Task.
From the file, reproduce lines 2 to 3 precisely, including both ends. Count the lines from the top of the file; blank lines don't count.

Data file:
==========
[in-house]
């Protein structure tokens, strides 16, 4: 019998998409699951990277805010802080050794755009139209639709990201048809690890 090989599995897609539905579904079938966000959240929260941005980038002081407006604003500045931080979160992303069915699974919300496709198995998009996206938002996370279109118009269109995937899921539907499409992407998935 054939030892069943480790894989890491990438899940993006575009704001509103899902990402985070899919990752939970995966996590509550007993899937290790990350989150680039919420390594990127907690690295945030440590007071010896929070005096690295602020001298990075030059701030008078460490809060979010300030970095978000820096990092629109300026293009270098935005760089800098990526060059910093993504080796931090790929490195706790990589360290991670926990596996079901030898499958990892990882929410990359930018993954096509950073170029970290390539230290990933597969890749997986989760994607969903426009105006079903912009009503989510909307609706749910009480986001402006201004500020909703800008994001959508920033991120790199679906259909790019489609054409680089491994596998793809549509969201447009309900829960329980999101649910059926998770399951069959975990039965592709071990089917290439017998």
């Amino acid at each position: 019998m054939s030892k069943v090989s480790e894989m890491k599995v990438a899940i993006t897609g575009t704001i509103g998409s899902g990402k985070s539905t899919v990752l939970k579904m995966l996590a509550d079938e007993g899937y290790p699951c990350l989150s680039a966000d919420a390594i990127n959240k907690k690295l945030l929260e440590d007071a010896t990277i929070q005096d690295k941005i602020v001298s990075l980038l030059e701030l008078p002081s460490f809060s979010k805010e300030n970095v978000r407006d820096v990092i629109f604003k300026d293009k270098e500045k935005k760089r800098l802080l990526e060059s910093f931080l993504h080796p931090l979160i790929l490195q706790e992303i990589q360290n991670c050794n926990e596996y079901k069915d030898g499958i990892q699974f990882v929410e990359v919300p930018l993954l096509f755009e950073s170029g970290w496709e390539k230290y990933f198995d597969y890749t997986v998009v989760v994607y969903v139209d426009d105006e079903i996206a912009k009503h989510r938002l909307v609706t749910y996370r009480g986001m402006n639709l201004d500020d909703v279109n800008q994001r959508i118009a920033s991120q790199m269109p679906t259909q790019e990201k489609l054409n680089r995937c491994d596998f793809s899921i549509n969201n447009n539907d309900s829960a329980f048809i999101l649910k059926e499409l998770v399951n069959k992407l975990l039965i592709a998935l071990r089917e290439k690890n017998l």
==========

């Protein structure tokens, strides 16, 4: 019998998409699951990277805010802080050794755009139209639709990201048809690890 090989599995897609539905579904079938966000959240929260941005980038002081407006604003500045931080979160992303069915699974919300496709198995998009996206938002996370279109118009269109995937899921539907499409992407998935 054939030892069943480790894989890491990438899940993006575009704001509103899902990402985070899919990752939970995966996590509550007993899937290790990350989150680039919420390594990127907690690295945030440590007071010896929070005096690295602020001298990075030059701030008078460490809060979010300030970095978000820096990092629109300026293009270098935005760089800098990526060059910093993504080796931090790929490195706790990589360290991670926990596996079901030898499958990892990882929410990359930018993954096509950073170029970290390539230290990933597969890749997986989760994607969903426009105006079903912009009503989510909307609706749910009480986001402006201004500020909703800008994001959508920033991120790199679906259909790019489609054409680089491994596998793809549509969201447009309900829960329980999101649910059926998770399951069959975990039965592709071990089917290439017998």
């Amino acid at each position: 019998m054939s030892k069943v090989s480790e894989m890491k599995v990438a899940i993006t897609g575009t704001i509103g998409s899902g990402k985070s539905t899919v990752l939970k579904m995966l996590a509550d079938e007993g899937y290790p699951c990350l989150s680039a966000d919420a390594i990127n959240k907690k690295l945030l929260e440590d007071a010896t990277i929070q005096d690295k941005i602020v001298s990075l980038l030059e701030l008078p002081s460490f809060s979010k805010e300030n970095v978000r407006d820096v990092i629109f604003k300026d293009k270098e500045k935005k760089r800098l802080l990526e060059s910093f931080l993504h080796p931090l979160i790929l490195q706790e992303i990589q360290n991670c050794n926990e596996y079901k069915d030898g499958i990892q699974f990882v929410e990359v919300p930018l993954l096509f755009e950073s170029g970290w496709e390539k230290y990933f198995d597969y890749t997986v998009v989760v994607y969903v139209d426009d105006e079903i996206a912009k009503h989510r938002l909307v609706t749910y996370r009480g986001m402006n639709l201004d500020d909703v279109n800008q994001r959508i118009a920033s991120q790199m269109p679906t259909q790019e990201k489609l054409n680089r995937c491994d596998f793809s899921i549509n969201n447009n539907d309900s829960a329980f048809i999101l649910k059926e499409l998770v399951n069959k992407l975990l039965i592709a998935l071990r089917e290439k690890n017998l």